One year into Philadelphia’s 1.5-cents-per-ounce “soda tax,” new findings show that the law had minimal to no influence on what Philadelphians are drinking. The results were published this month in the International Journal of Environmental Research and Public Health from researchers at the Drexel University Dornsife School of Public Health.
The team conducted a random phone survey of 515 adult residents of Philadelphia and neighboring cities of Camden and Trenton, New Jersey, and Wilmington, Delaware. Respondents shared how much and how frequently they drink soda, fruit drinks, energy drinks, and bottled water during a 30-day period when the tax was first implemented, in Dec. 2016 – Jan. 2017, and again reported their consumption over a 30-day period during a follow-up survey a year later in Dec. 2017 – Feb. 2018.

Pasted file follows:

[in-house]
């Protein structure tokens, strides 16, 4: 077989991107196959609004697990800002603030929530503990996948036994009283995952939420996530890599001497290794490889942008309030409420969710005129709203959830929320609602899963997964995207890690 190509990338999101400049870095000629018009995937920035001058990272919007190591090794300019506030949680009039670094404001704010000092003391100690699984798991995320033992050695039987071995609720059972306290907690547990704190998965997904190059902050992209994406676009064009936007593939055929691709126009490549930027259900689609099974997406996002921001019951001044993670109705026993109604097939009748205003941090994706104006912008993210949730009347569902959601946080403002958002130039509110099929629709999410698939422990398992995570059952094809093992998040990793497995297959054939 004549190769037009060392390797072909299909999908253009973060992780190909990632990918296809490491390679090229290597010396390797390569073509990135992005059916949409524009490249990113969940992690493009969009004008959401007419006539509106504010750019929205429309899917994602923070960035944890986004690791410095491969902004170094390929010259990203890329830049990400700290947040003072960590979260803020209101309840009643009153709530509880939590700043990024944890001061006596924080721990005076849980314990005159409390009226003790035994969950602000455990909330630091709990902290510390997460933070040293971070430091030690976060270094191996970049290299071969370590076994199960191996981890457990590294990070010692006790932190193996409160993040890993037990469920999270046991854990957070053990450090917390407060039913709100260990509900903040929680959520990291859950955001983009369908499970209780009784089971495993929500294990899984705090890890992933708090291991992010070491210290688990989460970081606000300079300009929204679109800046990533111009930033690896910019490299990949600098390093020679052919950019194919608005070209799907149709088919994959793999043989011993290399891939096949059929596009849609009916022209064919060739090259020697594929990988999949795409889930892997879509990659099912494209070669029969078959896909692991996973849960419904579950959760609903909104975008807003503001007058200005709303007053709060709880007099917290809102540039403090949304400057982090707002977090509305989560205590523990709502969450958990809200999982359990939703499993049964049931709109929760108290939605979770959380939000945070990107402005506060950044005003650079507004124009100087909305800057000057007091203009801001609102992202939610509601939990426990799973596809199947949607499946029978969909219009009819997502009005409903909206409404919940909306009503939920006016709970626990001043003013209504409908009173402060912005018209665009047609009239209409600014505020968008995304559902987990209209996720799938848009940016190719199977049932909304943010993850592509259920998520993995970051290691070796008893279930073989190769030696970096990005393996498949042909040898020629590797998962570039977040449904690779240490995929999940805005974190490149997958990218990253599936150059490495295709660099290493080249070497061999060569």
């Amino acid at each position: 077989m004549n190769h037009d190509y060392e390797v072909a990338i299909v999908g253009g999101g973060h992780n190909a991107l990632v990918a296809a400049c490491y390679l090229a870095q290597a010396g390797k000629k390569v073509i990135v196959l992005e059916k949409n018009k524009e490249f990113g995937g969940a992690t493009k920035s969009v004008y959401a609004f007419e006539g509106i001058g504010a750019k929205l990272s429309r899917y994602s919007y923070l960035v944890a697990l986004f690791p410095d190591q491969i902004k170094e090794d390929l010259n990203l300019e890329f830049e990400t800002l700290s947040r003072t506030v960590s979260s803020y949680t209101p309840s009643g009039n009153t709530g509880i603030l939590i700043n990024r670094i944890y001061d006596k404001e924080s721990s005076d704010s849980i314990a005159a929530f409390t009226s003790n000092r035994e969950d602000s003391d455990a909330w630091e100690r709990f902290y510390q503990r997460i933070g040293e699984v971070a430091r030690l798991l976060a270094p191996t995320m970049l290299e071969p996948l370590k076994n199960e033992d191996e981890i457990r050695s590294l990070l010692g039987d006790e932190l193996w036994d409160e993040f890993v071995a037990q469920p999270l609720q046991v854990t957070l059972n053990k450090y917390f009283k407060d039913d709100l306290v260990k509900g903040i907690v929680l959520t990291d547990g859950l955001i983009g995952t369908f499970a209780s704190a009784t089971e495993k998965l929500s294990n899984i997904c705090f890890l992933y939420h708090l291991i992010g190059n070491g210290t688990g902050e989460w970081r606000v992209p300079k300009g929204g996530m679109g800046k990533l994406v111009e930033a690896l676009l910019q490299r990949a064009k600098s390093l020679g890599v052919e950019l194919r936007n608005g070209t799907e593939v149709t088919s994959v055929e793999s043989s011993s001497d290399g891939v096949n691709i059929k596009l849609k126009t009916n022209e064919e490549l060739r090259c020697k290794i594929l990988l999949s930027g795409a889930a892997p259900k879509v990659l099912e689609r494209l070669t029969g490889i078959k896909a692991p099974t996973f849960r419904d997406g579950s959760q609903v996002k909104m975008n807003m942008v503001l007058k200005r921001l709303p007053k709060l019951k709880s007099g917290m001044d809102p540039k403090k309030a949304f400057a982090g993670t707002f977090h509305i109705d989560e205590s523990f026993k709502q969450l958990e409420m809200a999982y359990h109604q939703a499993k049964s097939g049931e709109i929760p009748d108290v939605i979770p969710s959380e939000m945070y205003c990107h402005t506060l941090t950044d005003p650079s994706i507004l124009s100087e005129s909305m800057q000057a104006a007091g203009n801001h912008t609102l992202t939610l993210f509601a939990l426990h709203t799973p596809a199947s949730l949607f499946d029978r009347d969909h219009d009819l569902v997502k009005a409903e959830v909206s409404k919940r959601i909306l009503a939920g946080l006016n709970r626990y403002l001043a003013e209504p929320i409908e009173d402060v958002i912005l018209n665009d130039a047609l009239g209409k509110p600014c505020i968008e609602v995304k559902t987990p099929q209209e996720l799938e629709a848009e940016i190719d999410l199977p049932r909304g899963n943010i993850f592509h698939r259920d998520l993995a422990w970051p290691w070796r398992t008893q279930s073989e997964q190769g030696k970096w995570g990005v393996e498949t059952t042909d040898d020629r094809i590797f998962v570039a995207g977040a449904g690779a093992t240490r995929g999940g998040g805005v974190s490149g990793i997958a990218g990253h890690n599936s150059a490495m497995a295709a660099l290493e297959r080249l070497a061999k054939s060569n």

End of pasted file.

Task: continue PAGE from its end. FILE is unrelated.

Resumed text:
Taking into account other health behaviors and socio-demographics, at the one-year mark, 39 percent of Philadelphians, and 34 percent of those in surrounding cities, reported drinking fewer sugar-sweetened beverages. This amounts to only three fewer sugary beverages for Philadelphians each month — not a statistically significant difference.Friday Letter Submission, Publish on March 06